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Stay Healthy, Sunshine: Mental Health & COVID-19 Resources For The New School Year

September 1, 2022

As schools open across Florida, it’s important for parents, teachers and adults who work with children to stay aware of the ongoing effects of COVID-19 on youth mental health. Many people have struggled with their mental health during the COVID-19 Pandemic, children and teens are no exception. Pre-Pandemic mental health symptoms were already significantly on the rise among our nation’s youth and the COVID-19 Crisis has only escalated the issue.

The Health Council of Southeast Florida is bringing awareness to the public that numerous resources exist to help families have an important conversation or find assistance for mental health and wellness. A new interactive and supportive tool for kids is the CDC’s How Right Now Online Guide: and helps kids identify how they’re feeling at any given moment and points them to additional resources for handling emotions like fear, grief, anger and sadness.

“We want people to know they are not alone in experiencing changes to their mental health or seeing worrisome changes in their children. The important thing is to remember there is help all around. Early intervention gives young people and the adults in their lives the right tools to cope and heal from the current anxieties and traumas they are suffering,” says Andrea Stephenson, Chief Executive Officer for the Health Council of Southeast Florida and sponsor of Florida’s Local Health Councils’ COVID-19 Community Awareness Campaign, “Stay Healthy, Sunshine.”

Ms. Stephenson noted to consult your child’s pediatrician, school counselor and local children’s mental health centers for expert guidance and support. Numerous free online resources exist such as those offered by the CDC and the National Association of School Psychologists, which created their supportive site “Helping children cope with changes resulting from COVID-19” at:

Along with promoting mental health and wellbeing, “Stay Healthy, Sunshine,” encourages continuous health education and Vaccination as “your brightest bet” to proactively reduce the risk of severe health symptoms and hospitalizations that have occurred in Unvaccinated patients. At the campaign’s website: and all visitors will find a reliable source of updated information and facts, a Vaccination Finder Link, a list of Florida’s 11 Local Health Councils and connections to assistance for COVID-19-Related Needs.

In addition to buying pencils, notebooks and putting school clothes in order, getting kids Vaccinated against COVID-19 is an essential step for getting back into the classroom. All children 6 months and older are eligible for COVID-19 Vaccines, children ages 5 and older who have already been Vaccinated are eligible for a Booster for continued protection.

“Being in school, interacting with other students and teachers and participating in extracurricular activities are important to the overall well-being of kids,” said Dr. Kenneth Alexander, Chief of Infectious Diseases at Nemours Children’s Health in Orlando, Florida. “Vaccinations are the best way to protect kids of all ages from COVID-19 and the best way to make sure they stay engaged in the classroom and activities they need and enjoy.”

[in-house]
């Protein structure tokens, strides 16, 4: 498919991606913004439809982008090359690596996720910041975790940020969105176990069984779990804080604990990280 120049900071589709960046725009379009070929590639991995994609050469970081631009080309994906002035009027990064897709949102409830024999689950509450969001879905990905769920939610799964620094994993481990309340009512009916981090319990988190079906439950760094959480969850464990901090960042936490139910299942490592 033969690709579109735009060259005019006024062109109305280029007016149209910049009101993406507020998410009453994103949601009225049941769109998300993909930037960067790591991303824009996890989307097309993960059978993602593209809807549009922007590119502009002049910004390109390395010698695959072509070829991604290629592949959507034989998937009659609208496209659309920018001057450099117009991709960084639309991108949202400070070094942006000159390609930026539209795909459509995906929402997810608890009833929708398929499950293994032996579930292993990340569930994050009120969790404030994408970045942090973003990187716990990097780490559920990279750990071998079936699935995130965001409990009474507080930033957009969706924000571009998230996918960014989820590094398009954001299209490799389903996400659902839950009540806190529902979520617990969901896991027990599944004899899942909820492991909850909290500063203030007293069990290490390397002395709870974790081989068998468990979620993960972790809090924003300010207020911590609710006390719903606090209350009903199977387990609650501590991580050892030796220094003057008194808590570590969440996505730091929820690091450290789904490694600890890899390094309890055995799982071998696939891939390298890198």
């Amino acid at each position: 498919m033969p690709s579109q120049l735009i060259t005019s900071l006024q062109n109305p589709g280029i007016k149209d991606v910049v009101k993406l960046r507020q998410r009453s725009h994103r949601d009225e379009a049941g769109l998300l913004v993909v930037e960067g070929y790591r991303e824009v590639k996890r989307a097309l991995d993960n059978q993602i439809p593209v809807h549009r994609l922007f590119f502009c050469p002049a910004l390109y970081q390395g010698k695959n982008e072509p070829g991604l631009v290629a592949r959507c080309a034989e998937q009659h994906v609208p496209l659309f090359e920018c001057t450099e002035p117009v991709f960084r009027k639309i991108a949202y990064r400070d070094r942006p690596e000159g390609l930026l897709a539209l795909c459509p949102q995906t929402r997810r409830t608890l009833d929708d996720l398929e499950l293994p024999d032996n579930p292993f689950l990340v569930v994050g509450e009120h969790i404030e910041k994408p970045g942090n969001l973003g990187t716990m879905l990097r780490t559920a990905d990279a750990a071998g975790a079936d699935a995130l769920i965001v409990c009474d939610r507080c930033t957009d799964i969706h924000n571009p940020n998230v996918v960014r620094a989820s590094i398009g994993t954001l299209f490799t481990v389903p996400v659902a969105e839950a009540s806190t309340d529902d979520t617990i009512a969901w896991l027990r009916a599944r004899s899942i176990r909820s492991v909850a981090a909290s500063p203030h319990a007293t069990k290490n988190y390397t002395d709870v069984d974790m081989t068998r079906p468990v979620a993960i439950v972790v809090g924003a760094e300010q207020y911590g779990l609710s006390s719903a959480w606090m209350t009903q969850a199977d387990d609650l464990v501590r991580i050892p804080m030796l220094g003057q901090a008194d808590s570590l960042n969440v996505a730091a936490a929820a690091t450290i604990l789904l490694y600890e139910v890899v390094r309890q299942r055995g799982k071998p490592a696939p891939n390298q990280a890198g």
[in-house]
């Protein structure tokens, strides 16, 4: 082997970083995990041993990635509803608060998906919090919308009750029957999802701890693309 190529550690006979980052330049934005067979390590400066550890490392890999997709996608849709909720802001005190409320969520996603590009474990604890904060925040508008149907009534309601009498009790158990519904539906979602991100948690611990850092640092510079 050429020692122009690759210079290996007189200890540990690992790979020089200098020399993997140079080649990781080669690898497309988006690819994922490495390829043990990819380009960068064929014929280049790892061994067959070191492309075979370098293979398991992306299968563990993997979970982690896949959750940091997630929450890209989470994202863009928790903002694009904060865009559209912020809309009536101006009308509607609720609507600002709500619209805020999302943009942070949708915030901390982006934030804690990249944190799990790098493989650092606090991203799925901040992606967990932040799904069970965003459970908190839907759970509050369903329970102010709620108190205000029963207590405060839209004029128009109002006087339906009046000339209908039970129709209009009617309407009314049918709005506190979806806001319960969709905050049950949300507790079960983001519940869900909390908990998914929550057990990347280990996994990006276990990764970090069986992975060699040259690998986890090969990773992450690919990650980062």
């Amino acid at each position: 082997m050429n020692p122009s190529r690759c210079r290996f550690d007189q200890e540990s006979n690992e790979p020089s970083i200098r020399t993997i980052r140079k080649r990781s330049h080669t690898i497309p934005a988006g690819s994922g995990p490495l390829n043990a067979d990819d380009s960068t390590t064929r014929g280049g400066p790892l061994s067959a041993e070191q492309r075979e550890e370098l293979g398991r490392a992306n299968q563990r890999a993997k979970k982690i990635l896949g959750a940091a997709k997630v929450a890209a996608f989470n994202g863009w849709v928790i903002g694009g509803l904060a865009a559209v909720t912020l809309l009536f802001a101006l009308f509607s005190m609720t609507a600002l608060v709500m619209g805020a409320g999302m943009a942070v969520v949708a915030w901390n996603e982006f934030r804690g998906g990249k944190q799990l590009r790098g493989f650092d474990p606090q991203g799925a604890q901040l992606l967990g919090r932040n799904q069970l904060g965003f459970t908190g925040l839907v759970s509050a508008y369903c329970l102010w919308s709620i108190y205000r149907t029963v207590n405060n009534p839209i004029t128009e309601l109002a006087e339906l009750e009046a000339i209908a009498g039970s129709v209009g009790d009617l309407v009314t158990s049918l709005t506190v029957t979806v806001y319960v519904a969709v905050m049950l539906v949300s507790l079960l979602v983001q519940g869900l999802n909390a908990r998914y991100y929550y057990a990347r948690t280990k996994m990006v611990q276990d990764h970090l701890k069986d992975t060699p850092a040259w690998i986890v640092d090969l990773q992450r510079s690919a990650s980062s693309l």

Parents should know that getting children Vaccinated will:
• Protect their child. Getting Vaccinated can help prevent serious illness and keep children learning in-person for the entire school year. COVID-19 Vaccines were developed with safety as a top priority and side effects are generally mild, if they occur at all.

• Protect the whole family, including vulnerable members of the household. Getting Vaccinated protects children, relatives and other care providers in the household, as well as other friends and loved ones, children spend time with.

• Help avoid interruptions to in-person learning. Asymptomatic, Vaccinated close contacts may not need to quarantine at home following an exposure to someone with COVID-19. Getting Vaccinated helps students and staff remain safely in school.

• Help prevent extracurriculars, sports and other activities from getting canceled. Activities like sports, band and chorus can be safer and more likely to continue uninterrupted if all participants are up to date with COVID-19 Vaccines.

• Allow children to keep doing the things they love. Getting Vaccinated can keep children from missing out on the fun of childhood—like sleepovers, birthday parties, sporting events and more.

As children get back to the classroom, they may be exposed to COVID-19 more often. Parents can consider providing their child a comfortable, well-fitting mask to wear for additional protection. Parents should also keep kids home and get them tested if they have symptoms of COVID-19 or have been exposed to someone who tested positive.

Vaccines are available at no cost to everyone aged 6 months or older living in the United States, no matter their immigration or health insurance status.

No matter your concern, there are resources available to help guide parents when dealing with their child's physical and mental health wellbeing for the new school year. For Vaccination information for your child, visit: and for mental health resources visit:

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